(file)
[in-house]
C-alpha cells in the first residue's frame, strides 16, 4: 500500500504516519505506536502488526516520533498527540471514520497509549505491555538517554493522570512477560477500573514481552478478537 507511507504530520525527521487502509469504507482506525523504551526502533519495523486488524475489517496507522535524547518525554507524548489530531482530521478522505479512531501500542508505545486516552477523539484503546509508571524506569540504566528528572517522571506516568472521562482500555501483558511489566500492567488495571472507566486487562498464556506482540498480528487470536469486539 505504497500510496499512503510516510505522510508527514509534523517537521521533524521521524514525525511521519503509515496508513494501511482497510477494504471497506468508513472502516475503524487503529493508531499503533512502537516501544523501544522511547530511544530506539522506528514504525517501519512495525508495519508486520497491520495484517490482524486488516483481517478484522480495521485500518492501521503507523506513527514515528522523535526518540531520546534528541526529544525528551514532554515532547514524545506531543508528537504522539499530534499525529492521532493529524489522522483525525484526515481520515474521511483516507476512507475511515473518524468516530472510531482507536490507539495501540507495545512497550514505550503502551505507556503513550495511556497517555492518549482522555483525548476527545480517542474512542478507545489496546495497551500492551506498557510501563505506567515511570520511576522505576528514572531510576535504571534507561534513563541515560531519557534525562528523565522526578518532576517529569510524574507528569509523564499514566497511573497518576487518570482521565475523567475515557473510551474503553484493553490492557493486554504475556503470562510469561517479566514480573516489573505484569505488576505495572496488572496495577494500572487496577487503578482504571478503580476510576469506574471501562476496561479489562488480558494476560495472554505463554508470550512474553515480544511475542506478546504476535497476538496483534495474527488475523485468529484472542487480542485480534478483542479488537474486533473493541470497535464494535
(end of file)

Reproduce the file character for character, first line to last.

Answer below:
[in-house]
C-alpha cells in the first residue's frame, strides 16, 4: 500500500504516519505506536502488526516520533498527540471514520497509549505491555538517554493522570512477560477500573514481552478478537 507511507504530520525527521487502509469504507482506525523504551526502533519495523486488524475489517496507522535524547518525554507524548489530531482530521478522505479512531501500542508505545486516552477523539484503546509508571524506569540504566528528572517522571506516568472521562482500555501483558511489566500492567488495571472507566486487562498464556506482540498480528487470536469486539 505504497500510496499512503510516510505522510508527514509534523517537521521533524521521524514525525511521519503509515496508513494501511482497510477494504471497506468508513472502516475503524487503529493508531499503533512502537516501544523501544522511547530511544530506539522506528514504525517501519512495525508495519508486520497491520495484517490482524486488516483481517478484522480495521485500518492501521503507523506513527514515528522523535526518540531520546534528541526529544525528551514532554515532547514524545506531543508528537504522539499530534499525529492521532493529524489522522483525525484526515481520515474521511483516507476512507475511515473518524468516530472510531482507536490507539495501540507495545512497550514505550503502551505507556503513550495511556497517555492518549482522555483525548476527545480517542474512542478507545489496546495497551500492551506498557510501563505506567515511570520511576522505576528514572531510576535504571534507561534513563541515560531519557534525562528523565522526578518532576517529569510524574507528569509523564499514566497511573497518576487518570482521565475523567475515557473510551474503553484493553490492557493486554504475556503470562510469561517479566514480573516489573505484569505488576505495572496488572496495577494500572487496577487503578482504571478503580476510576469506574471501562476496561479489562488480558494476560495472554505463554508470550512474553515480544511475542506478546504476535497476538496483534495474527488475523485468529484472542487480542485480534478483542479488537474486533473493541470497535464494535